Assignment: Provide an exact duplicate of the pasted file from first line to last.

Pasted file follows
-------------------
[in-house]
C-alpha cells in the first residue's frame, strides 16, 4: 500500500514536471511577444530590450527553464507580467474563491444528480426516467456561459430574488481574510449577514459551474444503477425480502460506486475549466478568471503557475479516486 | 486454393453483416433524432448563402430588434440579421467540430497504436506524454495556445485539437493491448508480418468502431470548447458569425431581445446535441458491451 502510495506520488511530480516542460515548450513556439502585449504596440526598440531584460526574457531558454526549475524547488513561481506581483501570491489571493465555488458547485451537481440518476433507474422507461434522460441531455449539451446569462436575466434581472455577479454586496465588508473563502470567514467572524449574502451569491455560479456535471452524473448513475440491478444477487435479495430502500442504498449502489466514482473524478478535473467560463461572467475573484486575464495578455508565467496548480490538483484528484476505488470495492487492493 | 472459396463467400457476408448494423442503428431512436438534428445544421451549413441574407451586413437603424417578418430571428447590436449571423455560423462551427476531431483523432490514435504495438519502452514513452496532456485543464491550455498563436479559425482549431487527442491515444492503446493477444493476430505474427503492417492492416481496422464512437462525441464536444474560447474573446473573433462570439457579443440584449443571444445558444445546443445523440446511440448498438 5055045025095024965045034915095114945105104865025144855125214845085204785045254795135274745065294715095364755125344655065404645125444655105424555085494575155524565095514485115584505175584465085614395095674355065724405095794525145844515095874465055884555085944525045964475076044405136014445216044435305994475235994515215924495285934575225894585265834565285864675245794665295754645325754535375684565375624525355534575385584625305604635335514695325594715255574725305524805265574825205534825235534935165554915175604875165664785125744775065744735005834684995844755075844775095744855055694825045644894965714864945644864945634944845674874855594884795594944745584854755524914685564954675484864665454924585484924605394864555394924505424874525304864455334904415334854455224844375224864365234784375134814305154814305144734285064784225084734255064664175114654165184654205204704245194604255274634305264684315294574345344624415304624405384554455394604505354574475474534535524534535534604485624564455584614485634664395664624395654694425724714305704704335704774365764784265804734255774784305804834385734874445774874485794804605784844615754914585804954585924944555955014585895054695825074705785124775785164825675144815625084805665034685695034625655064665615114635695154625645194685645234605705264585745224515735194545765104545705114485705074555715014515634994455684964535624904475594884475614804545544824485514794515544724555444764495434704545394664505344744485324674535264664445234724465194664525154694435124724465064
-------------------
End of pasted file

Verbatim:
[in-house]
C-alpha cells in the first residue's frame, strides 16, 4: 500500500514536471511577444530590450527553464507580467474563491444528480426516467456561459430574488481574510449577514459551474444503477425480502460506486475549466478568471503557475479516486 | 486454393453483416433524432448563402430588434440579421467540430497504436506524454495556445485539437493491448508480418468502431470548447458569425431581445446535441458491451 502510495506520488511530480516542460515548450513556439502585449504596440526598440531584460526574457531558454526549475524547488513561481506581483501570491489571493465555488458547485451537481440518476433507474422507461434522460441531455449539451446569462436575466434581472455577479454586496465588508473563502470567514467572524449574502451569491455560479456535471452524473448513475440491478444477487435479495430502500442504498449502489466514482473524478478535473467560463461572467475573484486575464495578455508565467496548480490538483484528484476505488470495492487492493 | 472459396463467400457476408448494423442503428431512436438534428445544421451549413441574407451586413437603424417578418430571428447590436449571423455560423462551427476531431483523432490514435504495438519502452514513452496532456485543464491550455498563436479559425482549431487527442491515444492503446493477444493476430505474427503492417492492416481496422464512437462525441464536444474560447474573446473573433462570439457579443440584449443571444445558444445546443445523440446511440448498438 5055045025095024965045034915095114945105104865025144855125214845085204785045254795135274745065294715095364755125344655065404645125444655105424555085494575155524565095514485115584505175584465085614395095674355065724405095794525145844515095874465055884555085944525045964475076044405136014445216044435305994475235994515215924495285934575225894585265834565285864675245794665295754645325754535375684565375624525355534575385584625305604635335514695325594715255574725305524805265574825205534825235534935165554915175604875165664785125744775065744735005834684995844755075844775095744855055694825045644894965714864945644864945634944845674874855594884795594944745584854755524914685564954675484864665454924585484924605394864555394924505424874525304864455334904415334854455224844375224864365234784375134814305154814305144734285064784225084734255064664175114654165184654205204704245194604255274634305264684315294574345344624415304624405384554455394604505354574475474534535524534535534604485624564455584614485634664395664624395654694425724714305704704335704774365764784265804734255774784305804834385734874445774874485794804605784844615754914585804954585924944555955014585895054695825074705785124775785164825675144815625084805665034685695034625655064665615114635695154625645194685645234605705264585745224515735194545765104545705114485705074555715014515634994455684964535624904475594884475614804545544824485514794515544724555444764495434704545394664505344744485324674535264664445234724465194664525154694435124724465064